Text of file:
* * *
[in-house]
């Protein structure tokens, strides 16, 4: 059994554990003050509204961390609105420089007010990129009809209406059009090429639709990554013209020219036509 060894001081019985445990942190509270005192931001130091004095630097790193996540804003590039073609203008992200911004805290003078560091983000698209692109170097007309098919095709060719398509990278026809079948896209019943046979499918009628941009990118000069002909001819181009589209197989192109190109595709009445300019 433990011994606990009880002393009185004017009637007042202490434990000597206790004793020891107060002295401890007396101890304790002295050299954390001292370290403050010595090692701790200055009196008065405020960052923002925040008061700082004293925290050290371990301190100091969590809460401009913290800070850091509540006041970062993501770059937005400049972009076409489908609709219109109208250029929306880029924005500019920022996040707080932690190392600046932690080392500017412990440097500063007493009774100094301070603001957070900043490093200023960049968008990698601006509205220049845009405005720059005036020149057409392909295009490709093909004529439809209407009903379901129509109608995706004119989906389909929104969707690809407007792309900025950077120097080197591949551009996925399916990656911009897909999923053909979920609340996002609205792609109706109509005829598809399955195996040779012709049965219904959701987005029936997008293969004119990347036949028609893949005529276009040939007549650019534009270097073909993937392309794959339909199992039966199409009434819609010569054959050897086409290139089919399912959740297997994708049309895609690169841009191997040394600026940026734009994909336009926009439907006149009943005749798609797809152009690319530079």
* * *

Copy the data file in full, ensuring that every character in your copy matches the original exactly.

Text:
[in-house]
């Protein structure tokens, strides 16, 4: 059994554990003050509204961390609105420089007010990129009809209406059009090429639709990554013209020219036509 060894001081019985445990942190509270005192931001130091004095630097790193996540804003590039073609203008992200911004805290003078560091983000698209692109170097007309098919095709060719398509990278026809079948896209019943046979499918009628941009990118000069002909001819181009589209197989192109190109595709009445300019 433990011994606990009880002393009185004017009637007042202490434990000597206790004793020891107060002295401890007396101890304790002295050299954390001292370290403050010595090692701790200055009196008065405020960052923002925040008061700082004293925290050290371990301190100091969590809460401009913290800070850091509540006041970062993501770059937005400049972009076409489908609709219109109208250029929306880029924005500019920022996040707080932690190392600046932690080392500017412990440097500063007493009774100094301070603001957070900043490093200023960049968008990698601006509205220049845009405005720059005036020149057409392909295009490709093909004529439809209407009903379901129509109608995706004119989906389909929104969707690809407007792309900025950077120097080197591949551009996925399916990656911009897909999923053909979920609340996002609205792609109706109509005829598809399955195996040779012709049965219904959701987005029936997008293969004119990347036949028609893949005529276009040939007549650019534009270097073909993937392309794959339909199992039966199409009434819609010569054959050897086409290139089919399912959740297997994708049309895609690169841009191997040394600026940026734009994909336009926009439907006149009943005749798609797809152009690319530079």